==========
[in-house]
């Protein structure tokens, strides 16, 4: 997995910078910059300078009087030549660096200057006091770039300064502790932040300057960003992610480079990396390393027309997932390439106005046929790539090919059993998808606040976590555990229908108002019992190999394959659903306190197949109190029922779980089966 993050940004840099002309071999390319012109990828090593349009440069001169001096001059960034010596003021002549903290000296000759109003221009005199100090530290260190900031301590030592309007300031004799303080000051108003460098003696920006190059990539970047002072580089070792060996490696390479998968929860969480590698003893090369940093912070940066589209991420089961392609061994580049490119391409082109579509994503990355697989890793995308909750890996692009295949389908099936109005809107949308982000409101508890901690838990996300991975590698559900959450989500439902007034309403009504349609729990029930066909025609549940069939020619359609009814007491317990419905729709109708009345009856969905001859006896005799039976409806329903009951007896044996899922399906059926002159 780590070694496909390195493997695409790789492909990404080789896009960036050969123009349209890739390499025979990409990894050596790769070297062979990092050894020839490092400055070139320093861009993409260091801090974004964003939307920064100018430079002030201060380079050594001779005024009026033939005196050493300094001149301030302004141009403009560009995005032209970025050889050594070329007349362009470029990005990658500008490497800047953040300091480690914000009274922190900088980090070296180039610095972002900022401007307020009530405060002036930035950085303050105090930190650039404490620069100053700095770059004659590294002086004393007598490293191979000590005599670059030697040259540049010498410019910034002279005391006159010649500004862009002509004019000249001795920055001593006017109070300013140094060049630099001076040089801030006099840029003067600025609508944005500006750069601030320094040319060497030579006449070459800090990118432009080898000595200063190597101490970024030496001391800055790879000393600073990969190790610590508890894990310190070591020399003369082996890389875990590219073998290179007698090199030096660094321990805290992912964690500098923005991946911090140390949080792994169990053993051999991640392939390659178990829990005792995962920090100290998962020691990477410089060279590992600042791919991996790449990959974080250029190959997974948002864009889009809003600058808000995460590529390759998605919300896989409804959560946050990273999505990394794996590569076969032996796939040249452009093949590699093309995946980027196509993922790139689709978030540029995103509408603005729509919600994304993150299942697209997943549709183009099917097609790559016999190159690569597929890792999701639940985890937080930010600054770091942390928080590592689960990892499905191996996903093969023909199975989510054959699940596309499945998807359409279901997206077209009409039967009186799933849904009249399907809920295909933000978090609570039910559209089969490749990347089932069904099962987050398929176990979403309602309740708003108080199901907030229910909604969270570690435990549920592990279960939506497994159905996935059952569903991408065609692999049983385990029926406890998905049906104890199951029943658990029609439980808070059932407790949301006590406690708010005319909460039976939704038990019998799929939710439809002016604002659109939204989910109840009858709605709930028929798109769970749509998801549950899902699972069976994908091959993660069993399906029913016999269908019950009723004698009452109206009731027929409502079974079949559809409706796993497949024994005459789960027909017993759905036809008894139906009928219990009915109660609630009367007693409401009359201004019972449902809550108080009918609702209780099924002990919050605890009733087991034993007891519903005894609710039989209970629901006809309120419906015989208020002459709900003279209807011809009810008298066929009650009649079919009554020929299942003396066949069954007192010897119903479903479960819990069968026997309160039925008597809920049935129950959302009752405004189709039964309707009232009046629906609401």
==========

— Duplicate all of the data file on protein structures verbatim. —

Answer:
[in-house]
């Protein structure tokens, strides 16, 4: 997995910078910059300078009087030549660096200057006091770039300064502790932040300057960003992610480079990396390393027309997932390439106005046929790539090919059993998808606040976590555990229908108002019992190999394959659903306190197949109190029922779980089966 993050940004840099002309071999390319012109990828090593349009440069001169001096001059960034010596003021002549903290000296000759109003221009005199100090530290260190900031301590030592309007300031004799303080000051108003460098003696920006190059990539970047002072580089070792060996490696390479998968929860969480590698003893090369940093912070940066589209991420089961392609061994580049490119391409082109579509994503990355697989890793995308909750890996692009295949389908099936109005809107949308982000409101508890901690838990996300991975590698559900959450989500439902007034309403009504349609729990029930066909025609549940069939020619359609009814007491317990419905729709109708009345009856969905001859006896005799039976409806329903009951007896044996899922399906059926002159 780590070694496909390195493997695409790789492909990404080789896009960036050969123009349209890739390499025979990409990894050596790769070297062979990092050894020839490092400055070139320093861009993409260091801090974004964003939307920064100018430079002030201060380079050594001779005024009026033939005196050493300094001149301030302004141009403009560009995005032209970025050889050594070329007349362009470029990005990658500008490497800047953040300091480690914000009274922190900088980090070296180039610095972002900022401007307020009530405060002036930035950085303050105090930190650039404490620069100053700095770059004659590294002086004393007598490293191979000590005599670059030697040259540049010498410019910034002279005391006159010649500004862009002509004019000249001795920055001593006017109070300013140094060049630099001076040089801030006099840029003067600025609508944005500006750069601030320094040319060497030579006449070459800090990118432009080898000595200063190597101490970024030496001391800055790879000393600073990969190790610590508890894990310190070591020399003369082996890389875990590219073998290179007698090199030096660094321990805290992912964690500098923005991946911090140390949080792994169990053993051999991640392939390659178990829990005792995962920090100290998962020691990477410089060279590992600042791919991996790449990959974080250029190959997974948002864009889009809003600058808000995460590529390759998605919300896989409804959560946050990273999505990394794996590569076969032996796939040249452009093949590699093309995946980027196509993922790139689709978030540029995103509408603005729509919600994304993150299942697209997943549709183009099917097609790559016999190159690569597929890792999701639940985890937080930010600054770091942390928080590592689960990892499905191996996903093969023909199975989510054959699940596309499945998807359409279901997206077209009409039967009186799933849904009249399907809920295909933000978090609570039910559209089969490749990347089932069904099962987050398929176990979403309602309740708003108080199901907030229910909604969270570690435990549920592990279960939506497994159905996935059952569903991408065609692999049983385990029926406890998905049906104890199951029943658990029609439980808070059932407790949301006590406690708010005319909460039976939704038990019998799929939710439809002016604002659109939204989910109840009858709605709930028929798109769970749509998801549950899902699972069976994908091959993660069993399906029913016999269908019950009723004698009452109206009731027929409502079974079949559809409706796993497949024994005459789960027909017993759905036809008894139906009928219990009915109660609630009367007693409401009359201004019972449902809550108080009918609702209780099924002990919050605890009733087991034993007891519903005894609710039989209970629901006809309120419906015989208020002459709900003279209807011809009810008298066929009650009649079919009554020929299942003396066949069954007192010897119903479903479960819990069968026997309160039925008597809920049935129950959302009752405004189709039964309707009232009046629906609401």